On the heels of a survey reporting the lack of affordable housing in the Santa Barbara and coastal region, UCSB faculty and staff have been asked to fill out a questionnaire about their current and future housing needs.
Sponsored by the Chancellor’s Advisory Committee for Faculty & Staff Housing, the questionnaire, which is due tomorrow, was sent out a few weeks ago. After they are compiled in June, the committee will send the results to the UC Regents, as well as the UCSB North Campus Housing Project developer in order to accommodate whatever need is presented.
Advisory committee chair and geography professor Joel Michaelsen said the university has not released a faculty and staff housing survey since the 1990s.
“We need to have an idea of what the [current] demand is,” Michaelsen said.
As the Central Coast Survey released last week suggested about many of the area’s residents, Michaelsen said he assumes most faculty and staff who have come to UCSB in the past seven or eight years cannot afford to buy housing in the area.
“I think it’s clear that the cost of housing has outrun our salaries,” he said.
For the Central Coast Survey, UCSB’s Social Science Survey Center/Benton Survey Research Lab interviewed more than 1,000 Santa Barbara and Ventura County residents via telephone, and discovered that several local residents were feeling financially constrained by their housing costs.
In a UCSB press release, economics professor and survey center director Jon Sonstelie said the Central Coast survey results show that most people find affordable housing to be among the largest problems in their counties. However, he said most permanent residents did not feel economically deprived as a result of their housing situations.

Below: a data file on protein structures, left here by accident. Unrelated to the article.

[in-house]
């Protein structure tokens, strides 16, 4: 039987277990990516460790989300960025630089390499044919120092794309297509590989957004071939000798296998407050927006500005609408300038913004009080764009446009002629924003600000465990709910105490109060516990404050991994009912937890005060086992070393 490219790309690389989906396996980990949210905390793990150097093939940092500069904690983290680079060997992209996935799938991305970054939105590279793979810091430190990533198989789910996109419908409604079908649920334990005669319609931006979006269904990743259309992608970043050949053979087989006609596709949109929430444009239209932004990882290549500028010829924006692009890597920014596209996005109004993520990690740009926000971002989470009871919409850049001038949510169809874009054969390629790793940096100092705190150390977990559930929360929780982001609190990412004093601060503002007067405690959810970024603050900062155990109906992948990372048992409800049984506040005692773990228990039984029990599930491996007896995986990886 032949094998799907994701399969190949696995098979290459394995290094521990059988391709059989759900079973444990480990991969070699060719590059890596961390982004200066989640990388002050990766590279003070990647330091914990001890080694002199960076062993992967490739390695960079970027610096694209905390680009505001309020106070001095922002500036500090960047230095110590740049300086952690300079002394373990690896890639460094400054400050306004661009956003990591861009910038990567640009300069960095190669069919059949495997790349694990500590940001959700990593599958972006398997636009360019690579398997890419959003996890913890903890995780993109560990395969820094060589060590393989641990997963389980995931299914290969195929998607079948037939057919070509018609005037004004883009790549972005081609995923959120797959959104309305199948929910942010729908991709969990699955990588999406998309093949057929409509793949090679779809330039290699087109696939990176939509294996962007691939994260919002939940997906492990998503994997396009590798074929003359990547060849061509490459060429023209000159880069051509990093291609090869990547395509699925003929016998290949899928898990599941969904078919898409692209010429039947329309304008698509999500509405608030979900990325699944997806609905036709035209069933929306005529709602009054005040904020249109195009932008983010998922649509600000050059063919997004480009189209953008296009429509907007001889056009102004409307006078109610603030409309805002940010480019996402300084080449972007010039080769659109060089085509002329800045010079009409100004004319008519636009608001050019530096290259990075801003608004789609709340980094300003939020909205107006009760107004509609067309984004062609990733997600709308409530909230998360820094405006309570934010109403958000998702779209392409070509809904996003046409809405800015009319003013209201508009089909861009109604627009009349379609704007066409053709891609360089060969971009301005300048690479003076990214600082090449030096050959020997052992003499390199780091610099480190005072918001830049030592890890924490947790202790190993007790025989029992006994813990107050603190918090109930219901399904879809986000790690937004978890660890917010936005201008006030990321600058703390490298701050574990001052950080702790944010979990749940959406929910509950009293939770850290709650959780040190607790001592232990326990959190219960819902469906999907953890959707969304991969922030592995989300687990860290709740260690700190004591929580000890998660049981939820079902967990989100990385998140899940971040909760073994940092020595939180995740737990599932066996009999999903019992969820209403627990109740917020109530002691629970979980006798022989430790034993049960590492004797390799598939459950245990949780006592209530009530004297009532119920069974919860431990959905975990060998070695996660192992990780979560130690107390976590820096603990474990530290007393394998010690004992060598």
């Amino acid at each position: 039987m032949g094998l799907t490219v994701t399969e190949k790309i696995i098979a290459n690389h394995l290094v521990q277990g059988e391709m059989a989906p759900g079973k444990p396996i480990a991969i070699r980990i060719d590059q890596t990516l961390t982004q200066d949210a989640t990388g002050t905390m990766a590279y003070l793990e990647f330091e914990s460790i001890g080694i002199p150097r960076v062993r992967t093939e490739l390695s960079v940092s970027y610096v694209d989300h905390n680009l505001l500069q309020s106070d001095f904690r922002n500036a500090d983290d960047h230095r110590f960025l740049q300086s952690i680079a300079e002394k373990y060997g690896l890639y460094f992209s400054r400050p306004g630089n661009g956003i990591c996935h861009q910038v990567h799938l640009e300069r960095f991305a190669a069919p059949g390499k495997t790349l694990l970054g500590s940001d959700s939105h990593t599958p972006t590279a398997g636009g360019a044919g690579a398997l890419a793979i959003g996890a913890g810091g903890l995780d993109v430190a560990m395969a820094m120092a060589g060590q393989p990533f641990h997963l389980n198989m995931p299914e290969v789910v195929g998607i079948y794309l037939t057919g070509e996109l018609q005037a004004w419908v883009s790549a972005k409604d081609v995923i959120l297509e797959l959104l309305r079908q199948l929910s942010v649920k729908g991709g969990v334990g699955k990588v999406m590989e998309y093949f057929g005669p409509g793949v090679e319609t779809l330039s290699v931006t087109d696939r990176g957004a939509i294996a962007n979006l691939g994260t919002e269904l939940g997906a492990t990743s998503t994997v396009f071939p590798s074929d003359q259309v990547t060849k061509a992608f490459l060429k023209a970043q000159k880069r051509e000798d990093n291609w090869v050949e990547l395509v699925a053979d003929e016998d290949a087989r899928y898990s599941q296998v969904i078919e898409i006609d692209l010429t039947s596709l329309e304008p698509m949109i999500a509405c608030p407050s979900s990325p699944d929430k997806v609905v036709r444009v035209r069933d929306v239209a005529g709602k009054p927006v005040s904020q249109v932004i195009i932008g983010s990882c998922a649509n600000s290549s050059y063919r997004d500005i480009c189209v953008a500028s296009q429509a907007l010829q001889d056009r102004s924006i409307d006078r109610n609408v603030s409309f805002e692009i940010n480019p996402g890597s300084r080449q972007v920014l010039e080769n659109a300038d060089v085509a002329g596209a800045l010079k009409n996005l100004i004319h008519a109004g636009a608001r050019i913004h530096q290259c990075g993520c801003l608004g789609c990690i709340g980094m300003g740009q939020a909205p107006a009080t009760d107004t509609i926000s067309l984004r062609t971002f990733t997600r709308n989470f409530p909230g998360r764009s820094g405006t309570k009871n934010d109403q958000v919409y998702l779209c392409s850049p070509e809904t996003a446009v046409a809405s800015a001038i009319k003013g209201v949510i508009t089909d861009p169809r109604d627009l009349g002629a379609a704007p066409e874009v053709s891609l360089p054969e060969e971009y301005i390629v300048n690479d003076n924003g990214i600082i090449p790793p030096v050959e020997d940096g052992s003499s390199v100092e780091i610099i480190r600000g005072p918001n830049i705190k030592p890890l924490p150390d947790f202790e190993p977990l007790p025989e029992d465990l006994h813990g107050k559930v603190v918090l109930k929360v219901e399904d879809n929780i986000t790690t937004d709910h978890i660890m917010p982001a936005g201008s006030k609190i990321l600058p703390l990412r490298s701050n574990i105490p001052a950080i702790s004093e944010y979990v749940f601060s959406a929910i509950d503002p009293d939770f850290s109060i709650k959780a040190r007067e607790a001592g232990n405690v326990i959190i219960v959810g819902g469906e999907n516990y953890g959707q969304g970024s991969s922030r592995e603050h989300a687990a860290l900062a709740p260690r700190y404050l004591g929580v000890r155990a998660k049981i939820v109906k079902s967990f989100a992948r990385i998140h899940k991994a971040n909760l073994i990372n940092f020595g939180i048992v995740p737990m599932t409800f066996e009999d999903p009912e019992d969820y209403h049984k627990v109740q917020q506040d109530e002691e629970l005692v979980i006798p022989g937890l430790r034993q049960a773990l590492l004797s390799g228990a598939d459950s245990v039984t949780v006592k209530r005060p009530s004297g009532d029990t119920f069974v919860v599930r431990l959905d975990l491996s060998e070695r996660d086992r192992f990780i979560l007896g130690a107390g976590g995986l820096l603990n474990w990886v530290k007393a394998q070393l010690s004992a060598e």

According to the survey, 42 percent of participants who have lived in Santa Barbara or Ventura for less than four years reported that that their finances were constrained by housing costs, but only 26 percent of survey participants who have lived in their residences for more than 20 years reported housing costs as sources of financial stress.
Sonstelie said he believes the Central Coast Survey will help improve the counties involved.
“The findings of this survey will, we feel, be very helpful to community and government officials, as well as business leaders, as they make decisions and shape policies in these two counties,” Sonstelie said in the press release.
The full text of the 38 page Central Coast Survey report is available on the Social Science Survey Center’s website at www.survey.ucsb.edu/ccs.
Michaelsen said the staff survey is more detailed than the Central Coast Survey in classifying types of housing per region. Once the results are tallied, Michaelson said, the North Campus Housing Project developer will use them to help create a housing plan to be presented before the California Coastal Commission for approval by summer 2006. He said the housing project contains construction plans for 215 housing units.